* La Russa and Lou Piniella grew up in Tampa, Fla., and played against each other as kids. Piniella, who is one year older, did top his friend in the 1990 World Series when his “Nasty Boys” Reds swept La Russa’s A’s. The two were teammates in 1961 hen they traveled to California to play in the Colt League World Series.
During the 2006 Winter Meetings, after Piniella had taken over the Cubs, the two talked.
“Tony and I, we had a nice conversation ’til about 3 in the morning, and we vowed that we would remain friends, that we would leave our competition on the field, and that would be the end of it,” Piniella said. “I have a tremendous amount of respect for Tony. I really do. And I think we are both at times in our careers where we realize that, hey, we are going to go out there and try to beat each other every day, but when it’s over, just leave it there, go back and compete the next day.”
— Carrie Muskat
Lou Piniella will be back on Friday when the Cubs open a three-game series against the Cardinals in St. Louis but Tony La Russa will not be in the dugout for the first two games. Major League Baseball disciplinarian Bob Watson suspended La Russa and Reds manager Dusty Baker two games for their part in the brawl Tuesday in Cincinnati. The only other player suspended was Reds pitcher Johnny Cueto, who was given a seven-game suspension. St. Louis’ Chris Carpenter and Yadier Molina were fined as was the Reds’ Brandon Phillips and Russ Springer.
— Carrie Muskat
The Cubs head into Wednesday’s game having lost five of their last six games, and three games behind the Cardinals in the National League Central. Lou Piniella has come under some criticism.
“We’re just going through a tough time,” Cubs GM Jim Hendry said. “A few weeks ago coming out of the break, everybody was applauding him for getting it turned around in the second half. We lost a lot of games when we haven’t knocked in runs with guys in scoring position. We had a couple where we just got kicked, and rightfully so.
“I think you see the same Lou,” Hendry said. “When you get beat and expectations aren’t being met, whether it’s the media or radio or anywhere else, you’re going to get your share of criticism. We all go through it when we’re not doing well.”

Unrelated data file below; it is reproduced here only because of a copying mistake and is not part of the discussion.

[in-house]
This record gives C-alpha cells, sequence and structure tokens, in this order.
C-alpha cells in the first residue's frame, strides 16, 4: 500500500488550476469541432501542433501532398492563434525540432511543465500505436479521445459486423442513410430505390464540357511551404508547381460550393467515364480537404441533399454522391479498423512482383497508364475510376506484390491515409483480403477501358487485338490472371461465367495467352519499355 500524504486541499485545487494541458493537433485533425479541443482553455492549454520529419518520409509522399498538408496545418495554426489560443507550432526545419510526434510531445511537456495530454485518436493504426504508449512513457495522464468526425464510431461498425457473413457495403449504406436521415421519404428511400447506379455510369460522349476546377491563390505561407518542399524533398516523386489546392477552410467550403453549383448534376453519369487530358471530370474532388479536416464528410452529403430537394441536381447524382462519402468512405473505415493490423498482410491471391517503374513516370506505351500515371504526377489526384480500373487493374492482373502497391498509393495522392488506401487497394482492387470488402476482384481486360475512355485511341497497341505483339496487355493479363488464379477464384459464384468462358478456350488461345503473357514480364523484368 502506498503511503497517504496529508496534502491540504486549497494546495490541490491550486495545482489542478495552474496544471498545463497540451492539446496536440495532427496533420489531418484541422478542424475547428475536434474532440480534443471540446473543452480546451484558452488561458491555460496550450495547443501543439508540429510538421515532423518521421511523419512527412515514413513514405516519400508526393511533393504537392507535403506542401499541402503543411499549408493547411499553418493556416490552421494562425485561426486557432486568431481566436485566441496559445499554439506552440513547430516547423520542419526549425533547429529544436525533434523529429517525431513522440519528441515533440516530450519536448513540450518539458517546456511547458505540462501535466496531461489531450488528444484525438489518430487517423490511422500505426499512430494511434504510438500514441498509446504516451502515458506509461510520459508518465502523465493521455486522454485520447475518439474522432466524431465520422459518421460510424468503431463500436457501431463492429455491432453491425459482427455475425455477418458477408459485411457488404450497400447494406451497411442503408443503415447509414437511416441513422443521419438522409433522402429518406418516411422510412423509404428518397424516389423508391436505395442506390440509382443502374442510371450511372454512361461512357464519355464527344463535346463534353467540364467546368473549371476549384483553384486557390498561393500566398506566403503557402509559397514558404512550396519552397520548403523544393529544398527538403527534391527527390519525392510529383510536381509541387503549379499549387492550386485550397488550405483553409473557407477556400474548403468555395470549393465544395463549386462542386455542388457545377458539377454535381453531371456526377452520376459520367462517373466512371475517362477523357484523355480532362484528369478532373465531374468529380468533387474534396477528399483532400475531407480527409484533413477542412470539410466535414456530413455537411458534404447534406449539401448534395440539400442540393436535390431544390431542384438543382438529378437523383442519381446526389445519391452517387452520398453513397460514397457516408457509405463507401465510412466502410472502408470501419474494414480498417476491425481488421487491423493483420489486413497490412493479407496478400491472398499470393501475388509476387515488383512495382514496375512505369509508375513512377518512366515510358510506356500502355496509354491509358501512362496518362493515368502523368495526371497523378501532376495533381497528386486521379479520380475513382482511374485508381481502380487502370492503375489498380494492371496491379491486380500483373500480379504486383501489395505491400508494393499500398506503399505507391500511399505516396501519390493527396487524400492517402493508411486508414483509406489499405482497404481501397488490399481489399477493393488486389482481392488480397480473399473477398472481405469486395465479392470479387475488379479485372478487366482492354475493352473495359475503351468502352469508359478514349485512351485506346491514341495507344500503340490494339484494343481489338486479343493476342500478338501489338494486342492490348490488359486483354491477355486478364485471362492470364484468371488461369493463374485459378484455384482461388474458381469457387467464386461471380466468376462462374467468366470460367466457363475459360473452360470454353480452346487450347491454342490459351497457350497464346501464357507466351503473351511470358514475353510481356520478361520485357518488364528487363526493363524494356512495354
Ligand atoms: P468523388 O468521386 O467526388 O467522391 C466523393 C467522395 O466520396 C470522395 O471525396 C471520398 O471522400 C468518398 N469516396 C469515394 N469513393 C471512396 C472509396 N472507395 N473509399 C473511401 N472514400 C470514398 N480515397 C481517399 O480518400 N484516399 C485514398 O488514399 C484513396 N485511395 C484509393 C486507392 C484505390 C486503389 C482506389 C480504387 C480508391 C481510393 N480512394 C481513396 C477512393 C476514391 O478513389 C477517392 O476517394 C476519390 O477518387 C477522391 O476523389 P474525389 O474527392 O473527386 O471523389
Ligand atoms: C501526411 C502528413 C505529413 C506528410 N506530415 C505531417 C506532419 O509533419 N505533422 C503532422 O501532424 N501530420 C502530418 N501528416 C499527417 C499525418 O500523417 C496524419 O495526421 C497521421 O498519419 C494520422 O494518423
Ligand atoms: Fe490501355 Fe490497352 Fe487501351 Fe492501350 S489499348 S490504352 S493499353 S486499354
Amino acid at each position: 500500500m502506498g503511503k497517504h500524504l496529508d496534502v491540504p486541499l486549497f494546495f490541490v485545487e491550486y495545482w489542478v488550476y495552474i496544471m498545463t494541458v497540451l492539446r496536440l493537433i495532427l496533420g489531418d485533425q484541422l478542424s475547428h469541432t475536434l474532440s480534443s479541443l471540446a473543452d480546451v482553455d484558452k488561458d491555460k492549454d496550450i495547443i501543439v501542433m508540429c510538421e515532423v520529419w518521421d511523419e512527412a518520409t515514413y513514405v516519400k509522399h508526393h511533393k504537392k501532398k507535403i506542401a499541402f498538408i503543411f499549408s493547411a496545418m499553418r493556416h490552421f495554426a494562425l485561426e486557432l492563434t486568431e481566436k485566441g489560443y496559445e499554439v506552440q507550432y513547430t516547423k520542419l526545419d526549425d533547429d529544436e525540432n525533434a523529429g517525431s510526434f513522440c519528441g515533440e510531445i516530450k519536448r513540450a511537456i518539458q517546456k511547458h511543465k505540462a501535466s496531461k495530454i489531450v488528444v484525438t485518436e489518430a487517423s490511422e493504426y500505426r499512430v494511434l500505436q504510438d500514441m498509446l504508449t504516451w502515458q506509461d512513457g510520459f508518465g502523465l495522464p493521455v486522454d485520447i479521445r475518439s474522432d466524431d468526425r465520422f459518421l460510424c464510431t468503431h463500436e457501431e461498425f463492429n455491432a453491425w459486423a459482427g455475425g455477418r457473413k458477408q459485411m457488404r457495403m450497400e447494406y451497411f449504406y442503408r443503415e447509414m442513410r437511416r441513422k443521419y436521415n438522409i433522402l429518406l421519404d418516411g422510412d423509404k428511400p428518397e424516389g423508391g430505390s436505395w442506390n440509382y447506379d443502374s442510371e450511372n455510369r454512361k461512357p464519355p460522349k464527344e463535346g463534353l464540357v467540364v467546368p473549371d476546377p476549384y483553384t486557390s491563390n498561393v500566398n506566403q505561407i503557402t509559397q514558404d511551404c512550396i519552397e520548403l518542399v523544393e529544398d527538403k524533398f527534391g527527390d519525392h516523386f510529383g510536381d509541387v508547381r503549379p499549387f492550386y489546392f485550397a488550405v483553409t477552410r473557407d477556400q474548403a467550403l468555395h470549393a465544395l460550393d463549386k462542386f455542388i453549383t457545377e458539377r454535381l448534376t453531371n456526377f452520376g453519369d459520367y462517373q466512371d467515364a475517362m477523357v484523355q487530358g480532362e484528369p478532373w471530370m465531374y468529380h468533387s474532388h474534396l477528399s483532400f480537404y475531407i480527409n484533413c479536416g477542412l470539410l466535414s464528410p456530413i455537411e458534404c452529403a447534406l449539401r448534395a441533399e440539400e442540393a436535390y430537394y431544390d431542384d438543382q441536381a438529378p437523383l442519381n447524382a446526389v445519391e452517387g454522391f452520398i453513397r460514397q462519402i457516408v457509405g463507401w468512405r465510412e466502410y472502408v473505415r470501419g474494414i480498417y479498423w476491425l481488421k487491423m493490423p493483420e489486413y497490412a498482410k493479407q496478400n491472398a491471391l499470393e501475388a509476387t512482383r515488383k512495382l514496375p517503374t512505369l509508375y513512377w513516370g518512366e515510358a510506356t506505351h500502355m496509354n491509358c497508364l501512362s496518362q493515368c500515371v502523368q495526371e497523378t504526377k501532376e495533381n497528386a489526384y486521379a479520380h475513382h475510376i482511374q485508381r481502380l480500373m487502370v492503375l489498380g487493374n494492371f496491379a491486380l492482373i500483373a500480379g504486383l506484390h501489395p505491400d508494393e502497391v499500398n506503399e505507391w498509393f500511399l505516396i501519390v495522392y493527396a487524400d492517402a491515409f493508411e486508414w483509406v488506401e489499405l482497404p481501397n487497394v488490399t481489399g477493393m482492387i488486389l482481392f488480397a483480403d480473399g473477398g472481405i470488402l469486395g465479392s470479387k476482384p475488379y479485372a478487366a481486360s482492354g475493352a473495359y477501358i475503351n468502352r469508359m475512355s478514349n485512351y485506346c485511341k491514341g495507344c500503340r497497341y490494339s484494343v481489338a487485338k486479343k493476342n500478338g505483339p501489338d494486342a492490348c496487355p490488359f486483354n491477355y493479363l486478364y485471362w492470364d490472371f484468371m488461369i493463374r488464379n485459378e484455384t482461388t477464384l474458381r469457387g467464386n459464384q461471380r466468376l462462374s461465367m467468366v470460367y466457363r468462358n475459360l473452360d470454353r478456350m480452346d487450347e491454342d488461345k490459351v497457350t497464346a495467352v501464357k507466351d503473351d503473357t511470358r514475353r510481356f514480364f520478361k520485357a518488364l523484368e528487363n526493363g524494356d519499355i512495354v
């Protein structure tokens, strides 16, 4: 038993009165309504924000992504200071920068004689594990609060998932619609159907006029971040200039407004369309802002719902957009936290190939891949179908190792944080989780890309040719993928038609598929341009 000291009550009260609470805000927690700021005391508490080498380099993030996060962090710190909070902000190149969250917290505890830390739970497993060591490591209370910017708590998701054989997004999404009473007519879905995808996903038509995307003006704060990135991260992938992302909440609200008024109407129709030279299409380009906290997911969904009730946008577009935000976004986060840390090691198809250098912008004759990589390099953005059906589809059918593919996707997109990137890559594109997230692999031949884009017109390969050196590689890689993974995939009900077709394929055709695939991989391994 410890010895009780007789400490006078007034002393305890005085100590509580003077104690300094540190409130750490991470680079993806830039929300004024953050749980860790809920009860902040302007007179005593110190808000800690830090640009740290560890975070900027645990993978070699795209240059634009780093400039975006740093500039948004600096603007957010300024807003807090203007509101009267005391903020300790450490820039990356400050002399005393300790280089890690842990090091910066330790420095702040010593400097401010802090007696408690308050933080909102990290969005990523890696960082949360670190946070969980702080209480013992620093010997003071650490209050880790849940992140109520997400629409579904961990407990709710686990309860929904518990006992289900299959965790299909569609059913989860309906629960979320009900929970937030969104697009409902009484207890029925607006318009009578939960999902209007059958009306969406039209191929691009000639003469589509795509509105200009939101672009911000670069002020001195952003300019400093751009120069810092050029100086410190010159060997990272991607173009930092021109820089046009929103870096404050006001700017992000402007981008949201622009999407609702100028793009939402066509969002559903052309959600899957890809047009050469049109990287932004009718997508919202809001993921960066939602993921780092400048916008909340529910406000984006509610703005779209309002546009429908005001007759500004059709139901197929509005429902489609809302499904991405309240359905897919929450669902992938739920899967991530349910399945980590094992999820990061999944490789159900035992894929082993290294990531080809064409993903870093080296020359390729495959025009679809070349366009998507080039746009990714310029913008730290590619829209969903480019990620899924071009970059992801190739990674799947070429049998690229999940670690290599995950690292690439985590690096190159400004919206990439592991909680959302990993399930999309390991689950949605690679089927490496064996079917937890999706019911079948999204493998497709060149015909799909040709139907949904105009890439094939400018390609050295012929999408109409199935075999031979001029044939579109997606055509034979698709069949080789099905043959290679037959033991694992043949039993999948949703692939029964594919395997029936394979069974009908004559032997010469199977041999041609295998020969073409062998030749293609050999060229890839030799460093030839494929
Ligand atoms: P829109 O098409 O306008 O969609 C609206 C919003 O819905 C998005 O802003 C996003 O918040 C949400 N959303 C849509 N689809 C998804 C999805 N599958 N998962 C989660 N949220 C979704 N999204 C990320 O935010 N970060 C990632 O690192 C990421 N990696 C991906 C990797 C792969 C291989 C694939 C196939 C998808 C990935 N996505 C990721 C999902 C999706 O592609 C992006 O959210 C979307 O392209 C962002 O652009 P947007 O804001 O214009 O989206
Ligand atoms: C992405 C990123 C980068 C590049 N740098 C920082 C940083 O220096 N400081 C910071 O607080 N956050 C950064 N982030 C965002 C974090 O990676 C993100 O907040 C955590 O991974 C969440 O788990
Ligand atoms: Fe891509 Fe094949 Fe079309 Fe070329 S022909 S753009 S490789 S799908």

Hendry said the Cardinals somehow find a way.
“As long as they’ve got Tony [La Russa] managing and the guy [Albert Pujols] at first playing, they’re going to have something to say about the race,” Hendry said. “They’ve done some nice additions, too. Obviously their pitching has once again exceeded expectations, a credit to Dave Duncan.
“I thought it would be a three or four-team race. We just haven’t played like I thought we would,” he said. “The injuries are a part of it, but certainly not what I would consider a giant excuse not to be doing somewhat better. Hopefully, we’ll finish the last seven weeks strong and get in.”
* Hendry said the Cubs have made claims on players placed on the waiver wire. Other teams have claimed those players ahead of the Cubs, and some weren’t traded.
“Hopefully, we’ll survive the injuries,” Hendry said.
Ted Lilly (shoulder) was making a rehab start Wednesday night for Class A Peoria and Carlos Zambrano (back) was not expected to miss more than 15 days. Reed Johnson (fractured foot) has not healed as quickly as they anticipated.
— Carrie Muskat
Apparently, neither Chicago baseball manager is very popular with players. In a survey of 380 Major League players, 26 percent said they did not want to play for Lou Piniella and 21 percent said they did not want to play for Ozzie Guillen. The results will be published in this week’s Sports Illustrated. Tony La Russa was third among least favorite managers, as 10 percent said no to the Cardinals skipper, while the Dodgers’ Joe Torre and Indians’ Eric Wedge were tied for fourth, each getting 4 percent of the vote. Note that players were not allowed to vote for their own manager.
They are fickle. In last week’s SI poll, Torre finished second when players were asked which manager they most wanted to play for.
— Carrie Muskat